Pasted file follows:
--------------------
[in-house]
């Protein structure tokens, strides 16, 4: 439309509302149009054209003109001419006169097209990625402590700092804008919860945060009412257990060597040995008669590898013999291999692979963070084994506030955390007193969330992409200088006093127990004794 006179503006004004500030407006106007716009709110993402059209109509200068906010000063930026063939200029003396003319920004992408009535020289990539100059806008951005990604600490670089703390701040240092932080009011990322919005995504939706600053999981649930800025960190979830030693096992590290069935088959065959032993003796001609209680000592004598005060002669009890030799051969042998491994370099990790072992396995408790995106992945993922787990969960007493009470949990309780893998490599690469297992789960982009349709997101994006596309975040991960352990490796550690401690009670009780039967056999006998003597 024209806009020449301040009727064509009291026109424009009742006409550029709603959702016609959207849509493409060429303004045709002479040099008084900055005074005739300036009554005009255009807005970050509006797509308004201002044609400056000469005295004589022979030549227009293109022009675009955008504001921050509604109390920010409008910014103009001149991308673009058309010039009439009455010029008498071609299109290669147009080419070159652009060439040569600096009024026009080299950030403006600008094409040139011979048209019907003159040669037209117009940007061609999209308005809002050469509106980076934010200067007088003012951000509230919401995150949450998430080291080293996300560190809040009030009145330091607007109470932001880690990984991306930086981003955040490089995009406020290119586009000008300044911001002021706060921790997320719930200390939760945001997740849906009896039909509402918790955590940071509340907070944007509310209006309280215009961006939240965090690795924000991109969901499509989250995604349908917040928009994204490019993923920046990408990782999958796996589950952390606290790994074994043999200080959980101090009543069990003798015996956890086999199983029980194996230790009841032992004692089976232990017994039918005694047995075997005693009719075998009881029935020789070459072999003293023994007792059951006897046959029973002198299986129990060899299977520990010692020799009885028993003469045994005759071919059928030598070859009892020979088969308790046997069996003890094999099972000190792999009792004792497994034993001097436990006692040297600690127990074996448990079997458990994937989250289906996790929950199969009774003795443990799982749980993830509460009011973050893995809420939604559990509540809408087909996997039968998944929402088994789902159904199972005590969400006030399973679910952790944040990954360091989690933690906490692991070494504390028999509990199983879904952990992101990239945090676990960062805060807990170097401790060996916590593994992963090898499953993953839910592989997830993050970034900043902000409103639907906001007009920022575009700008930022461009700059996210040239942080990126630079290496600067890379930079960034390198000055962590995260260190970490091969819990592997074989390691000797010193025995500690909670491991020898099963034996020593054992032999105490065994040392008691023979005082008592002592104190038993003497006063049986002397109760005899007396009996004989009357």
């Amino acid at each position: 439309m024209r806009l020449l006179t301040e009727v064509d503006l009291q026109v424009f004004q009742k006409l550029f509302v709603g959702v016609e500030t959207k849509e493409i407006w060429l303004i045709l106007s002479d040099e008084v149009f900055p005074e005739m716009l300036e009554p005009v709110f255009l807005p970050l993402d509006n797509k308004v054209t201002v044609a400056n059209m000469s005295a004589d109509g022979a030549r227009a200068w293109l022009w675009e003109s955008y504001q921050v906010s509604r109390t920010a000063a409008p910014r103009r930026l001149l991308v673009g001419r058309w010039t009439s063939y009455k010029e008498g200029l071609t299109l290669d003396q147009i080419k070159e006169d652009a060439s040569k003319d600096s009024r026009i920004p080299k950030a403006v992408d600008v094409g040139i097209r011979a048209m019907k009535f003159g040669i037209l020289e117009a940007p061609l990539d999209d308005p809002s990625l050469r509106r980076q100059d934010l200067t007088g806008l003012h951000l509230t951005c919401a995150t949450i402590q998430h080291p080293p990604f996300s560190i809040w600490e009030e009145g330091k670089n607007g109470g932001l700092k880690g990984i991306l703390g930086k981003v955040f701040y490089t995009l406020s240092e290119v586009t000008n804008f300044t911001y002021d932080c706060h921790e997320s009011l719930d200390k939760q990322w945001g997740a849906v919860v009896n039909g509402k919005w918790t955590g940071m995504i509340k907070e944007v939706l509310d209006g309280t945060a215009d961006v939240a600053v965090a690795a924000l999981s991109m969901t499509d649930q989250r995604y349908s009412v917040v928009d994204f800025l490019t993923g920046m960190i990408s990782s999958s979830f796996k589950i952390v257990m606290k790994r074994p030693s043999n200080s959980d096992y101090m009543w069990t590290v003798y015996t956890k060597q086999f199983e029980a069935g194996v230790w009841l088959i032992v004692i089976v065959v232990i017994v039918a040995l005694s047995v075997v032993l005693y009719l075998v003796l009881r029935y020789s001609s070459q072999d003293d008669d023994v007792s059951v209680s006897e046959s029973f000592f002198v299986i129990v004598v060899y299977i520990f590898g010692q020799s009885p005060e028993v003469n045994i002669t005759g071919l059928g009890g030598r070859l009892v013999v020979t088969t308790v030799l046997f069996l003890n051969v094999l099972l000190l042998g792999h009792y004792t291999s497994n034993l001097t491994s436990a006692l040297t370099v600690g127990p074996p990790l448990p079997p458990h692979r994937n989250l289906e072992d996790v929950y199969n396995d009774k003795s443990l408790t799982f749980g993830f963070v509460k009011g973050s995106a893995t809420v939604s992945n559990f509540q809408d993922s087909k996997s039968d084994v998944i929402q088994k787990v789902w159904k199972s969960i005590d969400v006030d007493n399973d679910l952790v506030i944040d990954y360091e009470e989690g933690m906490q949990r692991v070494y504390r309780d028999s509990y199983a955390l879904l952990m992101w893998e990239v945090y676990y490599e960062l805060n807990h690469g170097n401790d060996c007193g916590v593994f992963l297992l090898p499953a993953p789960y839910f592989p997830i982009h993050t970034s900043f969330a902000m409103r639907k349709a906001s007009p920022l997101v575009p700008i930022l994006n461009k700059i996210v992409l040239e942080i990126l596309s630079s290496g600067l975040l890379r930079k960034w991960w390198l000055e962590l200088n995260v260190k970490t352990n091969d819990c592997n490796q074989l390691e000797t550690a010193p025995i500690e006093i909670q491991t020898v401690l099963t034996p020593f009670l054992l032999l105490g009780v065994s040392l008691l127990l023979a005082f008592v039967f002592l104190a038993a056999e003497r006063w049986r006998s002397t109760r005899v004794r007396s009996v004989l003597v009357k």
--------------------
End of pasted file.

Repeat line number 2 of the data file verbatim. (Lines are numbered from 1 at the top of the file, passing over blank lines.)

């Protein structure tokens, strides 16, 4: 439309509302149009054209003109001419006169097209990625402590700092804008919860945060009412257990060597040995008669590898013999291999692979963070084994506030955390007193969330992409200088006093127990004794 006179503006004004500030407006106007716009709110993402059209109509200068906010000063930026063939200029003396003319920004992408009535020289990539100059806008951005990604600490670089703390701040240092932080009011990322919005995504939706600053999981649930800025960190979830030693096992590290069935088959065959032993003796001609209680000592004598005060002669009890030799051969042998491994370099990790072992396995408790995106992945993922787990969960007493009470949990309780893998490599690469297992789960982009349709997101994006596309975040991960352990490796550690401690009670009780039967056999006998003597 024209806009020449301040009727064509009291026109424009009742006409550029709603959702016609959207849509493409060429303004045709002479040099008084900055005074005739300036009554005009255009807005970050509006797509308004201002044609400056000469005295004589022979030549227009293109022009675009955008504001921050509604109390920010409008910014103009001149991308673009058309010039009439009455010029008498071609299109290669147009080419070159652009060439040569600096009024026009080299950030403006600008094409040139011979048209019907003159040669037209117009940007061609999209308005809002050469509106980076934010200067007088003012951000509230919401995150949450998430080291080293996300560190809040009030009145330091607007109470932001880690990984991306930086981003955040490089995009406020290119586009000008300044911001002021706060921790997320719930200390939760945001997740849906009896039909509402918790955590940071509340907070944007509310209006309280215009961006939240965090690795924000991109969901499509989250995604349908917040928009994204490019993923920046990408990782999958796996589950952390606290790994074994043999200080959980101090009543069990003798015996956890086999199983029980194996230790009841032992004692089976232990017994039918005694047995075997005693009719075998009881029935020789070459072999003293023994007792059951006897046959029973002198299986129990060899299977520990010692020799009885028993003469045994005759071919059928030598070859009892020979088969308790046997069996003890094999099972000190792999009792004792497994034993001097436990006692040297600690127990074996448990079997458990994937989250289906996790929950199969009774003795443990799982749980993830509460009011973050893995809420939604559990509540809408087909996997039968998944929402088994789902159904199972005590969400006030399973679910952790944040990954360091989690933690906490692991070494504390028999509990199983879904952990992101990239945090676990960062805060807990170097401790060996916590593994992963090898499953993953839910592989997830993050970034900043902000409103639907906001007009920022575009700008930022461009700059996210040239942080990126630079290496600067890379930079960034390198000055962590995260260190970490091969819990592997074989390691000797010193025995500690909670491991020898099963034996020593054992032999105490065994040392008691023979005082008592002592104190038993003497006063049986002397109760005899007396009996004989009357």